USN Coalburners at the beginning of WWII

Last week’s article showing the dawn of Naval aviation 8 years before Dad was born made me realize – I can show the ships, and their ages, that he served on in the second World War.  The first two were coal burners, both launched in the 1890s, both having served in the Spanish American War, in World War I and in World War II.

As the US entered World War II, he was a First Class Petty Officer on the Hannibal.  I’ve selected this photo, because Hannibal had been a tender for submarine chaser during the first World War.  Dad’s time on the Hannibal in the late 1930’s prepared him for his career, largely because, as a survey ship in the Caribbean, Hannibal still had a YP (Yard Patrol) boat attached. 

The YP boat was, essentially, a scaled down ship, where a petty officer could develop all the requisite skills for a deck officer – the next photo is a YP boat, but not the one where Dad learned shiphandling.

Hannibal was launched in March, 1898, as the Joseph Holland,  and purchased by the US Navy in April, 1898, then renamed Hannibal.

These sub chasers were of the class that Hannibal tended – after World War I, they went to the Coast Guard for duty enforcing prohibition and intercepting rum runners.  By the time Dad was surveying in the Caribbean, the remaining boat was reclassified YP – and, unlike the Hannibal, was powered by an internal combustion engine.

The Hannibal was pulled back from survey duties  and set up to degauss (demagnetize) both Navy and Civilian ships to make them less susceptible to mines (which had magnetic triggers).  While the ship kept that duty, Dad was sent to Dover, as the ship’s Chief Petty Officer and Boatswain.

Renamed Dover when Dad reported aboard, this ocean going gunboat had an impressive service record.  She had steamed to Eastern Peru, traveling up the Amazon.  When World War I was declared, she was a river gunboat in China – when ships of belligerent nations were ordered to be interned, Wilmington steamed to the Philippines, to take up her place with the fleet.  She was the smallest ship to sail round the world with Teddy Roosevelt’s Great White Fleet.  She was commissioned in 1897.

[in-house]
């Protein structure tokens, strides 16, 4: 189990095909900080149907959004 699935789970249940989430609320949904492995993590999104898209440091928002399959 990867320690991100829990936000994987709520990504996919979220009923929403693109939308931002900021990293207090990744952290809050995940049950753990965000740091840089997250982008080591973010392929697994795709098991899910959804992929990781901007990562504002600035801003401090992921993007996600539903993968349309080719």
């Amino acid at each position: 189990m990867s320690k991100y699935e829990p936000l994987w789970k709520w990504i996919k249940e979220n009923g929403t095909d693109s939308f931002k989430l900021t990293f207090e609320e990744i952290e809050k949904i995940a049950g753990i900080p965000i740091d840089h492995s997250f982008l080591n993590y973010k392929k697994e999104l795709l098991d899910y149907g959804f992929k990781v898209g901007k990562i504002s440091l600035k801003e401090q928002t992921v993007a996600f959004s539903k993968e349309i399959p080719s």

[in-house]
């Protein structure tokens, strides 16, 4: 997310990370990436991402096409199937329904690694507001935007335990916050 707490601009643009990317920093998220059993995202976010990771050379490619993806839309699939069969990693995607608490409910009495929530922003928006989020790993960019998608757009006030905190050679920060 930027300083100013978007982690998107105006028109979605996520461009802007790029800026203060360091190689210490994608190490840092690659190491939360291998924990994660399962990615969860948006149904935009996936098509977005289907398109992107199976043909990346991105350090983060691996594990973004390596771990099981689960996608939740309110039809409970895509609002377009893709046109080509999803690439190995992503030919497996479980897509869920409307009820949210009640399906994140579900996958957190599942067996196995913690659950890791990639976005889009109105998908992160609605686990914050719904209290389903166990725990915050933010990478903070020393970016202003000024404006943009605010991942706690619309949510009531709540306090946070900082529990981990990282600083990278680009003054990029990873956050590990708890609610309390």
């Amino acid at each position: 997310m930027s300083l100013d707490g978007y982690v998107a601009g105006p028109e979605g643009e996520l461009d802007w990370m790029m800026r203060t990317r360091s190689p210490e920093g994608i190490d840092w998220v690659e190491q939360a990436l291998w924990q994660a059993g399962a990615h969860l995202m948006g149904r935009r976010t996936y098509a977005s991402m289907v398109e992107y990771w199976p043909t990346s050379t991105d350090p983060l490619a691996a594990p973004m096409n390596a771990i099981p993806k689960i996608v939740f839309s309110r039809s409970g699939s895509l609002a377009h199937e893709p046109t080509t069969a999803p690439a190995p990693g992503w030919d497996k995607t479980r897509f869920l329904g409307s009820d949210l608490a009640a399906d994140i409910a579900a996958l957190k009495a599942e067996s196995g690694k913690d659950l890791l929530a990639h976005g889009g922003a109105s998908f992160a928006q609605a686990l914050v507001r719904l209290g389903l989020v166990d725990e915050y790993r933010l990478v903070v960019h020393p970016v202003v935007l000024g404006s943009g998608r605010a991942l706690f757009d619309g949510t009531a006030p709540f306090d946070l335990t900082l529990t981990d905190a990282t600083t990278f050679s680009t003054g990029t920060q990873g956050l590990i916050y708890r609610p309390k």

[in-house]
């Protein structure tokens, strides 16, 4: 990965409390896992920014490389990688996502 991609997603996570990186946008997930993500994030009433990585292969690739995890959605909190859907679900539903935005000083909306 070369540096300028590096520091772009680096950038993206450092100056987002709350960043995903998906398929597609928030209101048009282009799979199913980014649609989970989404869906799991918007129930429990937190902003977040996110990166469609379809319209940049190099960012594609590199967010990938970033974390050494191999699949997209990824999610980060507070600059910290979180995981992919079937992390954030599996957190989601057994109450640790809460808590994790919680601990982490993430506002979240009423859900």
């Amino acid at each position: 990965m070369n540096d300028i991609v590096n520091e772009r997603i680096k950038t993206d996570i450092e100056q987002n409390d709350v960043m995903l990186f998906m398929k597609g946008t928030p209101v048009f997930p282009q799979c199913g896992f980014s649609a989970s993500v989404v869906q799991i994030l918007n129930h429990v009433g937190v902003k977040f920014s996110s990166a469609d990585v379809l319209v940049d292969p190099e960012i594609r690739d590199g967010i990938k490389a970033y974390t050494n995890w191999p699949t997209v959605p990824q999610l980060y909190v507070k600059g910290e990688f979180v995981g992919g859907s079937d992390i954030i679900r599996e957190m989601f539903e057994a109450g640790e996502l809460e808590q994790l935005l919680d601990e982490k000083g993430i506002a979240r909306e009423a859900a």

With the coming of World War II, she steamed out of the Great Lakes and down to Louisiana, to be used as a gunnery training ship for junior reserve officers who were assigned gunnery duties on merchant ships crossing the Atlantic.  Bill Shelley, Lincoln County’s long-time SCS District Conservationist, came to Dover for his training in gunnery.  The conversations I heard as a kid were about “the little ship.”  The next photo shows how she looked when Dad and Bill served aboard “the little ship.”

After his one year spent as a chief petty officer, Dad was promoted to Warrant Officer and transferred to the seaplane tender Kenneth Whiting, and moved to the Pacific Fleet.

It was quite a change, moving from ships launched in 1897 and 1898 to brand new ship, burning oil instead of coal, launched in December 1943.  Dad said that only three of the ship’s officers had been to sea before when he reported for duty – which is even more impressive when I read that the ship’s complement was 113 officers and 964 enlisted.  

In June, 1946, the Whiting participated in Operation Crossroads – where a pair of atomic bombs were tested at Bikini.  Whiting, as a seaplane tender without seaplanes had berths available for the nuclear scientists observing the tests.  Dad described the protective gear issued to him – a pair of sunglasses.

The Korean Conflict provided two more ships for his career – first the Japanese Koan Maru, launched in 1937 as the world’s first air conditioned ship.  As the only US Navy officer aboard this leased transport, Dad had the finest quarters of his career . . . his own suite.  The Maru had operated as a transport through World War II for the Imperial Japanese Navy.

As the Korean conflict moved along, Dad went to his last ship – the USS General Breckenridge – transporting soldiers to and from Japan and Korea.  A smaller crew than Whiting, but designed to transport around 4,000 soldiers.  Launched late in World War II, the war ended with Breckenridge in the middle of the Atlantic on her first trip. 

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